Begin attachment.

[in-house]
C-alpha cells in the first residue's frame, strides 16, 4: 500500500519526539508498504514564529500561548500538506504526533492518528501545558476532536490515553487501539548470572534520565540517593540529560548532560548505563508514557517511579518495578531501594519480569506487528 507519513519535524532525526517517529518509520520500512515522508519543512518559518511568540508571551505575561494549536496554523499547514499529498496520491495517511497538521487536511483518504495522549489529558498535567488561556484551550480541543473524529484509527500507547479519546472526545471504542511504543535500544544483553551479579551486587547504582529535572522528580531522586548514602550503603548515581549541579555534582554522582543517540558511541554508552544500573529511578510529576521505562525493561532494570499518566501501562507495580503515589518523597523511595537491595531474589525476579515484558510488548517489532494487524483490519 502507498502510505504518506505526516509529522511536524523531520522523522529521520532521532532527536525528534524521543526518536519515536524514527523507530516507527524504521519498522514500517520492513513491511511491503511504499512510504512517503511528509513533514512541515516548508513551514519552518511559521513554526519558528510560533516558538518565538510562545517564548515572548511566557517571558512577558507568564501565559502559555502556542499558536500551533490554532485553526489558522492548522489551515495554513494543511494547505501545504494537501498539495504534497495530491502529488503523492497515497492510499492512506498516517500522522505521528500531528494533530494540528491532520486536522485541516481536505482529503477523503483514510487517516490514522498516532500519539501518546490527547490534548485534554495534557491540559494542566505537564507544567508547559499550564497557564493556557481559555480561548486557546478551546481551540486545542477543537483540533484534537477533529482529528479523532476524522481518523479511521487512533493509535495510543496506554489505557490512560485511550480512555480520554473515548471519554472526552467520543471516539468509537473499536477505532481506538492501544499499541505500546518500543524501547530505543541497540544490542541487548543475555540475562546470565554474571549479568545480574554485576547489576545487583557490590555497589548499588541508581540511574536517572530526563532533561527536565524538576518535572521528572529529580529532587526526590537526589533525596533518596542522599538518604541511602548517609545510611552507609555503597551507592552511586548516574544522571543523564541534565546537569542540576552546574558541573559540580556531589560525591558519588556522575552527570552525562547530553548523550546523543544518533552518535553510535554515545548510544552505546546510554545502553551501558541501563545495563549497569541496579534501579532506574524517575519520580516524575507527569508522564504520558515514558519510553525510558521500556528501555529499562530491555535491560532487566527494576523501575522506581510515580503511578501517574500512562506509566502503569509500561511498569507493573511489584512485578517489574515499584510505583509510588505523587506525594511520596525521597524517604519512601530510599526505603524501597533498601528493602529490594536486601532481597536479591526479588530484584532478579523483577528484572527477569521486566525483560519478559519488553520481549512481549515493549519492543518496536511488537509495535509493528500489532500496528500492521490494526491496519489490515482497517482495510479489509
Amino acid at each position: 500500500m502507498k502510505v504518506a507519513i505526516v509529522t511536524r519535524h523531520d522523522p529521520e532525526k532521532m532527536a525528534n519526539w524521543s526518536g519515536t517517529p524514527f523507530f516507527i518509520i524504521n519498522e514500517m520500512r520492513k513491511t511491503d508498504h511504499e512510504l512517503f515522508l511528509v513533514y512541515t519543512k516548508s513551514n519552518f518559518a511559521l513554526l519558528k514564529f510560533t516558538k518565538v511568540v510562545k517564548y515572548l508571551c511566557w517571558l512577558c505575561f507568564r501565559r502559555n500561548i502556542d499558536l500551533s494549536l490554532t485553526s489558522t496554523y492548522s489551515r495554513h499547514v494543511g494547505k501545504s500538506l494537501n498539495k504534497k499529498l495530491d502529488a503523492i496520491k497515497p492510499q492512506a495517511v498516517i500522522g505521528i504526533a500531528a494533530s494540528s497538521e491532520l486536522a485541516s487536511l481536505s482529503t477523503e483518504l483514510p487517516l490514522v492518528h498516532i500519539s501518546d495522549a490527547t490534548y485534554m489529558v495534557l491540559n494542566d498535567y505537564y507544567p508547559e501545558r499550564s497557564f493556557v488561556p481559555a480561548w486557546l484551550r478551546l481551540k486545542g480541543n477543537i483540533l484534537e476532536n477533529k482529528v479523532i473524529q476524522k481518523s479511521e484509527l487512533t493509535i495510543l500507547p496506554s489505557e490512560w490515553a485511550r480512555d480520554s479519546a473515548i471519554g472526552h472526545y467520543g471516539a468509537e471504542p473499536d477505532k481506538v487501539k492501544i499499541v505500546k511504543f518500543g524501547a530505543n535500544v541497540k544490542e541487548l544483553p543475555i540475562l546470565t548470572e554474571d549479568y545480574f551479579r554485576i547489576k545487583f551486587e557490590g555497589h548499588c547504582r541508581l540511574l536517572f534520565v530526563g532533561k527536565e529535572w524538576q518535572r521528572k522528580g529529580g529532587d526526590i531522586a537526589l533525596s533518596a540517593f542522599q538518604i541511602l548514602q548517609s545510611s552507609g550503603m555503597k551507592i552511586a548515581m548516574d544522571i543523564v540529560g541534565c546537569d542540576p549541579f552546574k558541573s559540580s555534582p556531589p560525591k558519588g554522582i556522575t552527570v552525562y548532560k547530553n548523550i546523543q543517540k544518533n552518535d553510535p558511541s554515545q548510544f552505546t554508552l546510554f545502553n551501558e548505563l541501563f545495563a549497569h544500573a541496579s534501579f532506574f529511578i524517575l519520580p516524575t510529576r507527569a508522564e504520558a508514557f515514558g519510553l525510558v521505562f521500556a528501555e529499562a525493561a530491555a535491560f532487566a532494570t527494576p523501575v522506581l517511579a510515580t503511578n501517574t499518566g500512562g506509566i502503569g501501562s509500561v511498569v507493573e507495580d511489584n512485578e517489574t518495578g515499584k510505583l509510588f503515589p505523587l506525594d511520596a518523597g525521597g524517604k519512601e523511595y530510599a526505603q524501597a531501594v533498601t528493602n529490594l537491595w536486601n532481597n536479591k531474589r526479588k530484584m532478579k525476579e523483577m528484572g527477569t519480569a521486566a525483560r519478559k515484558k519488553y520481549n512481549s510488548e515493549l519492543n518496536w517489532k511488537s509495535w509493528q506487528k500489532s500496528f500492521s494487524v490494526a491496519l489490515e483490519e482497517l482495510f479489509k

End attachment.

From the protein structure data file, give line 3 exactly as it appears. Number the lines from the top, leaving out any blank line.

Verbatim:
Amino acid at each position: 500500500m502507498k502510505v504518506a507519513i505526516v509529522t511536524r519535524h523531520d522523522p529521520e532525526k532521532m532527536a525528534n519526539w524521543s526518536g519515536t517517529p524514527f523507530f516507527i518509520i524504521n519498522e514500517m520500512r520492513k513491511t511491503d508498504h511504499e512510504l512517503f515522508l511528509v513533514y512541515t519543512k516548508s513551514n519552518f518559518a511559521l513554526l519558528k514564529f510560533t516558538k518565538v511568540v510562545k517564548y515572548l508571551c511566557w517571558l512577558c505575561f507568564r501565559r502559555n500561548i502556542d499558536l500551533s494549536l490554532t485553526s489558522t496554523y492548522s489551515r495554513h499547514v494543511g494547505k501545504s500538506l494537501n498539495k504534497k499529498l495530491d502529488a503523492i496520491k497515497p492510499q492512506a495517511v498516517i500522522g505521528i504526533a500531528a494533530s494540528s497538521e491532520l486536522a485541516s487536511l481536505s482529503t477523503e483518504l483514510p487517516l490514522v492518528h498516532i500519539s501518546d495522549a490527547t490534548y485534554m489529558v495534557l491540559n494542566d498535567y505537564y507544567p508547559e501545558r499550564s497557564f493556557v488561556p481559555a480561548w486557546l484551550r478551546l481551540k486545542g480541543n477543537i483540533l484534537e476532536n477533529k482529528v479523532i473524529q476524522k481518523s479511521e484509527l487512533t493509535i495510543l500507547p496506554s489505557e490512560w490515553a485511550r480512555d480520554s479519546a473515548i471519554g472526552h472526545y467520543g471516539a468509537e471504542p473499536d477505532k481506538v487501539k492501544i499499541v505500546k511504543f518500543g524501547a530505543n535500544v541497540k544490542e541487548l544483553p543475555i540475562l546470565t548470572e554474571d549479568y545480574f551479579r554485576i547489576k545487583f551486587e557490590g555497589h548499588c547504582r541508581l540511574l536517572f534520565v530526563g532533561k527536565e529535572w524538576q518535572r521528572k522528580g529529580g529532587d526526590i531522586a537526589l533525596s533518596a540517593f542522599q538518604i541511602l548514602q548517609s545510611s552507609g550503603m555503597k551507592i552511586a548515581m548516574d544522571i543523564v540529560g541534565c546537569d542540576p549541579f552546574k558541573s559540580s555534582p556531589p560525591k558519588g554522582i556522575t552527570v552525562y548532560k547530553n548523550i546523543q543517540k544518533n552518535d553510535p558511541s554515545q548510544f552505546t554508552l546510554f545502553n551501558e548505563l541501563f545495563a549497569h544500573a541496579s534501579f532506574f529511578i524517575l519520580p516524575t510529576r507527569a508522564e504520558a508514557f515514558g519510553l525510558v521505562f521500556a528501555e529499562a525493561a530491555a535491560f532487566a532494570t527494576p523501575v522506581l517511579a510515580t503511578n501517574t499518566g500512562g506509566i502503569g501501562s509500561v511498569v507493573e507495580d511489584n512485578e517489574t518495578g515499584k510505583l509510588f503515589p505523587l506525594d511520596a518523597g525521597g524517604k519512601e523511595y530510599a526505603q524501597a531501594v533498601t528493602n529490594l537491595w536486601n532481597n536479591k531474589r526479588k530484584m532478579k525476579e523483577m528484572g527477569t519480569a521486566a525483560r519478559k515484558k519488553y520481549n512481549s510488548e515493549l519492543n518496536w517489532k511488537s509495535w509493528q506487528k500489532s500496528f500492521s494487524v490494526a491496519l489490515e483490519e482497517l482495510f479489509k